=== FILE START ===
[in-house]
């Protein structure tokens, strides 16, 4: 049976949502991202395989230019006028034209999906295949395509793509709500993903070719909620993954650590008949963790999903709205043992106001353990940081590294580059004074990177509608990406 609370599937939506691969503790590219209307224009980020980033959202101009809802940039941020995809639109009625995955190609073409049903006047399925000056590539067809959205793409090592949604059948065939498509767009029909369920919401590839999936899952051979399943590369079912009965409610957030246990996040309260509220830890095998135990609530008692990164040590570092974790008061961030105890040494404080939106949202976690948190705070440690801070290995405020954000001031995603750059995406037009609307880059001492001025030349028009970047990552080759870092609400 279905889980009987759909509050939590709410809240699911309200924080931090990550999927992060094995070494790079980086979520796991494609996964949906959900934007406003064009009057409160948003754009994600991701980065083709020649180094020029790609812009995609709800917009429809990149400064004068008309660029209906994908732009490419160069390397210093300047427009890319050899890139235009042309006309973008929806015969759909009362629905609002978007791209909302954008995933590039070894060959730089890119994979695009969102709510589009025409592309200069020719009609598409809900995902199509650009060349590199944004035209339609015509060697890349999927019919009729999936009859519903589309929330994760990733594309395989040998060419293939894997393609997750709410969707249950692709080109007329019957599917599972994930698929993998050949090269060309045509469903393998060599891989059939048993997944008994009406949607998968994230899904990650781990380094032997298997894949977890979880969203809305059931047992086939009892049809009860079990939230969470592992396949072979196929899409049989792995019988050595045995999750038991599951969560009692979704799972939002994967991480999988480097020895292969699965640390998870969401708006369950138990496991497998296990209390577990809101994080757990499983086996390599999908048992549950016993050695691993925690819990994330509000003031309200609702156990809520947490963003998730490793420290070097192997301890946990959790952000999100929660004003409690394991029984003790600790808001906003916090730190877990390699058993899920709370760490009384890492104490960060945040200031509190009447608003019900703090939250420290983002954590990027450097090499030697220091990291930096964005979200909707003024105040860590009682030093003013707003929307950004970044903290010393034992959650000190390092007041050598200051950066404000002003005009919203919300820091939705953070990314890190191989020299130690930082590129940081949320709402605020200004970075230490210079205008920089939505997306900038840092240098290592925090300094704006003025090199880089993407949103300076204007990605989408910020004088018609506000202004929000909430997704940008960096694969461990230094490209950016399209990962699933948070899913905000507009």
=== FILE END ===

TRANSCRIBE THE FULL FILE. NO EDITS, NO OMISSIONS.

[in-house]
């Protein structure tokens, strides 16, 4: 049976949502991202395989230019006028034209999906295949395509793509709500993903070719909620993954650590008949963790999903709205043992106001353990940081590294580059004074990177509608990406 609370599937939506691969503790590219209307224009980020980033959202101009809802940039941020995809639109009625995955190609073409049903006047399925000056590539067809959205793409090592949604059948065939498509767009029909369920919401590839999936899952051979399943590369079912009965409610957030246990996040309260509220830890095998135990609530008692990164040590570092974790008061961030105890040494404080939106949202976690948190705070440690801070290995405020954000001031995603750059995406037009609307880059001492001025030349028009970047990552080759870092609400 279905889980009987759909509050939590709410809240699911309200924080931090990550999927992060094995070494790079980086979520796991494609996964949906959900934007406003064009009057409160948003754009994600991701980065083709020649180094020029790609812009995609709800917009429809990149400064004068008309660029209906994908732009490419160069390397210093300047427009890319050899890139235009042309006309973008929806015969759909009362629905609002978007791209909302954008995933590039070894060959730089890119994979695009969102709510589009025409592309200069020719009609598409809900995902199509650009060349590199944004035209339609015509060697890349999927019919009729999936009859519903589309929330994760990733594309395989040998060419293939894997393609997750709410969707249950692709080109007329019957599917599972994930698929993998050949090269060309045509469903393998060599891989059939048993997944008994009406949607998968994230899904990650781990380094032997298997894949977890979880969203809305059931047992086939009892049809009860079990939230969470592992396949072979196929899409049989792995019988050595045995999750038991599951969560009692979704799972939002994967991480999988480097020895292969699965640390998870969401708006369950138990496991497998296990209390577990809101994080757990499983086996390599999908048992549950016993050695691993925690819990994330509000003031309200609702156990809520947490963003998730490793420290070097192997301890946990959790952000999100929660004003409690394991029984003790600790808001906003916090730190877990390699058993899920709370760490009384890492104490960060945040200031509190009447608003019900703090939250420290983002954590990027450097090499030697220091990291930096964005979200909707003024105040860590009682030093003013707003929307950004970044903290010393034992959650000190390092007041050598200051950066404000002003005009919203919300820091939705953070990314890190191989020299130690930082590129940081949320709402605020200004970075230490210079205008920089939505997306900038840092240098290592925090300094704006003025090199880089993407949103300076204007990605989408910020004088018609506000202004929000909430997704940008960096694969461990230094490209950016399209990962699933948070899913905000507009």